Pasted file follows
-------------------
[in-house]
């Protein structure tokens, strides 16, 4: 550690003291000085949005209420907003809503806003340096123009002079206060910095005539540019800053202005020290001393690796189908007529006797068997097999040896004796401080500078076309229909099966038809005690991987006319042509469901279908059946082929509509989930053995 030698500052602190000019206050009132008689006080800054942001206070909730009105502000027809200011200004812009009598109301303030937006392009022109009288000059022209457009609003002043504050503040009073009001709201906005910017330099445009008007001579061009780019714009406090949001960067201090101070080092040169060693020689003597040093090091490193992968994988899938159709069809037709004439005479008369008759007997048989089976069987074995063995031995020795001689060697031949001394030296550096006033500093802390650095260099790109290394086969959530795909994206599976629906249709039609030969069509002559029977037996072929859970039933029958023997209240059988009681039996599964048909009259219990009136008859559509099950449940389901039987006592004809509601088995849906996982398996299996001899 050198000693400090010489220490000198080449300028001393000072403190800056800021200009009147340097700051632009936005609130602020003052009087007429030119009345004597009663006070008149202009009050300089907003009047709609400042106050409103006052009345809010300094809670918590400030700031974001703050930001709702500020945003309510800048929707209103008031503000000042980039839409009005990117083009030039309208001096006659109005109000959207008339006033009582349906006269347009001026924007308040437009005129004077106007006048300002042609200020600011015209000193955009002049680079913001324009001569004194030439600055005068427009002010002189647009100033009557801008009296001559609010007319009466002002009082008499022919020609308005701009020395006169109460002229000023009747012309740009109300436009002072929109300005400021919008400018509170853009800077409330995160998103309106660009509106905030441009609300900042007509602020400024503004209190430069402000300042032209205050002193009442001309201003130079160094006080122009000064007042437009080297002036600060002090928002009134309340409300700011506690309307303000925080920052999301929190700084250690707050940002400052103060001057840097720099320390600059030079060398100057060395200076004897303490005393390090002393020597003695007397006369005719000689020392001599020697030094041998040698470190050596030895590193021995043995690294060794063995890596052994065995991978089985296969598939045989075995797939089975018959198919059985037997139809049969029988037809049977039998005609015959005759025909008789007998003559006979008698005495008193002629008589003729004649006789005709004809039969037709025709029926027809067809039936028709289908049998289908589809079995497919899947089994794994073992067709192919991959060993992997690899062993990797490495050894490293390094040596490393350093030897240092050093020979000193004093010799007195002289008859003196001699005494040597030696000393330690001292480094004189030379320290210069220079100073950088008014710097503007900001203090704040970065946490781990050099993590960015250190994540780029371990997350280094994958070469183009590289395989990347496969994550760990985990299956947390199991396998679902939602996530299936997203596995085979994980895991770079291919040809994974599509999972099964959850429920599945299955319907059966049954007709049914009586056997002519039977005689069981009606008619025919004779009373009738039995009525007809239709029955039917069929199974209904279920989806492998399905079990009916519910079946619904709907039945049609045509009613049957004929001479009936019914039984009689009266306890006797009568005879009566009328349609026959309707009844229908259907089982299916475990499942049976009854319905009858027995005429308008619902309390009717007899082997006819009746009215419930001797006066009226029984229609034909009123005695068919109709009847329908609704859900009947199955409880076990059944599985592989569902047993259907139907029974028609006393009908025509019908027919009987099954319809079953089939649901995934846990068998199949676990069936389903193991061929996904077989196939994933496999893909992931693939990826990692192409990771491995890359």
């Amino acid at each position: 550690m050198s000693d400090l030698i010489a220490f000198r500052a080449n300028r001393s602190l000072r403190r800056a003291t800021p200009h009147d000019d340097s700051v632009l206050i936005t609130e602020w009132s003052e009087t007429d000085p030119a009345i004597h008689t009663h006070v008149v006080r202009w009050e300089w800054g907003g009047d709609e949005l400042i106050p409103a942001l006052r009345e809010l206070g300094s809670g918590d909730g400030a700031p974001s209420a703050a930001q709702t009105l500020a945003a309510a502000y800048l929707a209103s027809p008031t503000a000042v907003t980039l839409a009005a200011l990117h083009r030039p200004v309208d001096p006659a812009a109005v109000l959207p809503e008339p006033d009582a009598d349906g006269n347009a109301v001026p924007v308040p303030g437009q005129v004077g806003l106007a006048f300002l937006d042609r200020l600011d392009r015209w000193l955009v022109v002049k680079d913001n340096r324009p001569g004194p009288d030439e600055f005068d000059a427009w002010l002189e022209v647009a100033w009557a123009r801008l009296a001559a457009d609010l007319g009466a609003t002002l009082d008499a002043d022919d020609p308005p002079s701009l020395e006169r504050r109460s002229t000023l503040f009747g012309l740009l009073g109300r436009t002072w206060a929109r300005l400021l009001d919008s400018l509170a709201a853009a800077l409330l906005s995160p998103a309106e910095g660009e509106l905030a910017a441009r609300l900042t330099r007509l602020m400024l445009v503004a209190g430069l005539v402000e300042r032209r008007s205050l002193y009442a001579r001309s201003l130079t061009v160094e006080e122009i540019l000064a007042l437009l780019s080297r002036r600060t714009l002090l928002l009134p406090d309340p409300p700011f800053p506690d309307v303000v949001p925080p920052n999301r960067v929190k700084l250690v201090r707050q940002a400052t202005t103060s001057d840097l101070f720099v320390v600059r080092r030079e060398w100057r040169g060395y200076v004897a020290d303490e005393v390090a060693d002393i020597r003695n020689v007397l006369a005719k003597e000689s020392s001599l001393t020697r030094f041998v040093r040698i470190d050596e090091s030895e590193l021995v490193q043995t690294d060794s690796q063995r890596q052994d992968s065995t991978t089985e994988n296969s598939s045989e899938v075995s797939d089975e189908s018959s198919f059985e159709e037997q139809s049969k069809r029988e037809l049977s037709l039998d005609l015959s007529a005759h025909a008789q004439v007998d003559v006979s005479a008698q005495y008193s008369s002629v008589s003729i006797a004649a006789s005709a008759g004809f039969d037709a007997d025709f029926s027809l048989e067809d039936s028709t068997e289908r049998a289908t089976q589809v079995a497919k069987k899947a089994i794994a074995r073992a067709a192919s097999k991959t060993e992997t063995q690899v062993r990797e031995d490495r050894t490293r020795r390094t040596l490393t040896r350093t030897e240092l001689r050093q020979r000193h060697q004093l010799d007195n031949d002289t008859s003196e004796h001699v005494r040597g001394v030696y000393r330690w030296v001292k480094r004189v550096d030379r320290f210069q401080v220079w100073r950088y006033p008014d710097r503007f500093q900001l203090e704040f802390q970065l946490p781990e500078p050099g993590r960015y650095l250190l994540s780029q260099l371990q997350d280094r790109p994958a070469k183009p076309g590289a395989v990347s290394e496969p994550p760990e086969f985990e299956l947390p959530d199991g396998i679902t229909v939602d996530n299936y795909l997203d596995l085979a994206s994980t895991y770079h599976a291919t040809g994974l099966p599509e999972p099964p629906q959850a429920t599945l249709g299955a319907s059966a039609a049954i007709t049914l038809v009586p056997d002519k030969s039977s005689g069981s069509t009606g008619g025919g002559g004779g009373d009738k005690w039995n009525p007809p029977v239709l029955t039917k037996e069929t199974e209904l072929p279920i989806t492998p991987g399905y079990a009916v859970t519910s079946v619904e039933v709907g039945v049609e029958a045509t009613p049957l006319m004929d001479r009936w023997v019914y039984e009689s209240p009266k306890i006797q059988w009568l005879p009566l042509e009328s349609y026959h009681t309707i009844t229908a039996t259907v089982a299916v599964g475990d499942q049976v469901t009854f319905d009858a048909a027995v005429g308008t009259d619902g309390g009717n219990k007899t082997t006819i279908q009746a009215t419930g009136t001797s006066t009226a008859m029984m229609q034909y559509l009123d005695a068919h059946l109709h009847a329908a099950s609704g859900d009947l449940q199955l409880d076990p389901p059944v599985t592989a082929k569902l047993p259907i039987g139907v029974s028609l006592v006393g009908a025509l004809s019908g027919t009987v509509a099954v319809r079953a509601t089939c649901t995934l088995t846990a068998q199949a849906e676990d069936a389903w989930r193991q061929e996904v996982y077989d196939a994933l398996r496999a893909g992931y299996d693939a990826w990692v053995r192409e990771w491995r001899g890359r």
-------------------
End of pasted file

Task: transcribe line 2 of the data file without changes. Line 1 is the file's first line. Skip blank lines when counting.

């Protein structure tokens, strides 16, 4: 550690003291000085949005209420907003809503806003340096123009002079206060910095005539540019800053202005020290001393690796189908007529006797068997097999040896004796401080500078076309229909099966038809005690991987006319042509469901279908059946082929509509989930053995 030698500052602190000019206050009132008689006080800054942001206070909730009105502000027809200011200004812009009598109301303030937006392009022109009288000059022209457009609003002043504050503040009073009001709201906005910017330099445009008007001579061009780019714009406090949001960067201090101070080092040169060693020689003597040093090091490193992968994988899938159709069809037709004439005479008369008759007997048989089976069987074995063995031995020795001689060697031949001394030296550096006033500093802390650095260099790109290394086969959530795909994206599976629906249709039609030969069509002559029977037996072929859970039933029958023997209240059988009681039996599964048909009259219990009136008859559509099950449940389901039987006592004809509601088995849906996982398996299996001899 050198000693400090010489220490000198080449300028001393000072403190800056800021200009009147340097700051632009936005609130602020003052009087007429030119009345004597009663006070008149202009009050300089907003009047709609400042106050409103006052009345809010300094809670918590400030700031974001703050930001709702500020945003309510800048929707209103008031503000000042980039839409009005990117083009030039309208001096006659109005109000959207008339006033009582349906006269347009001026924007308040437009005129004077106007006048300002042609200020600011015209000193955009002049680079913001324009001569004194030439600055005068427009002010002189647009100033009557801008009296001559609010007319009466002002009082008499022919020609308005701009020395006169109460002229000023009747012309740009109300436009002072929109300005400021919008400018509170853009800077409330995160998103309106660009509106905030441009609300900042007509602020400024503004209190430069402000300042032209205050002193009442001309201003130079160094006080122009000064007042437009080297002036600060002090928002009134309340409300700011506690309307303000925080920052999301929190700084250690707050940002400052103060001057840097720099320390600059030079060398100057060395200076004897303490005393390090002393020597003695007397006369005719000689020392001599020697030094041998040698470190050596030895590193021995043995690294060794063995890596052994065995991978089985296969598939045989075995797939089975018959198919059985037997139809049969029988037809049977039998005609015959005759025909008789007998003559006979008698005495008193002629008589003729004649006789005709004809039969037709025709029926027809067809039936028709289908049998289908589809079995497919899947089994794994073992067709192919991959060993992997690899062993990797490495050894490293390094040596490393350093030897240092050093020979000193004093010799007195002289008859003196001699005494040597030696000393330690001292480094004189030379320290210069220079100073950088008014710097503007900001203090704040970065946490781990050099993590960015250190994540780029371990997350280094994958070469183009590289395989990347496969994550760990985990299956947390199991396998679902939602996530299936997203596995085979994980895991770079291919040809994974599509999972099964959850429920599945299955319907059966049954007709049914009586056997002519039977005689069981009606008619025919004779009373009738039995009525007809239709029955039917069929199974209904279920989806492998399905079990009916519910079946619904709907039945049609045509009613049957004929001479009936019914039984009689009266306890006797009568005879009566009328349609026959309707009844229908259907089982299916475990499942049976009854319905009858027995005429308008619902309390009717007899082997006819009746009215419930001797006066009226029984229609034909009123005695068919109709009847329908609704859900009947199955409880076990059944599985592989569902047993259907139907029974028609006393009908025509019908027919009987099954319809079953089939649901995934846990068998199949676990069936389903193991061929996904077989196939994933496999893909992931693939990826990692192409990771491995890359």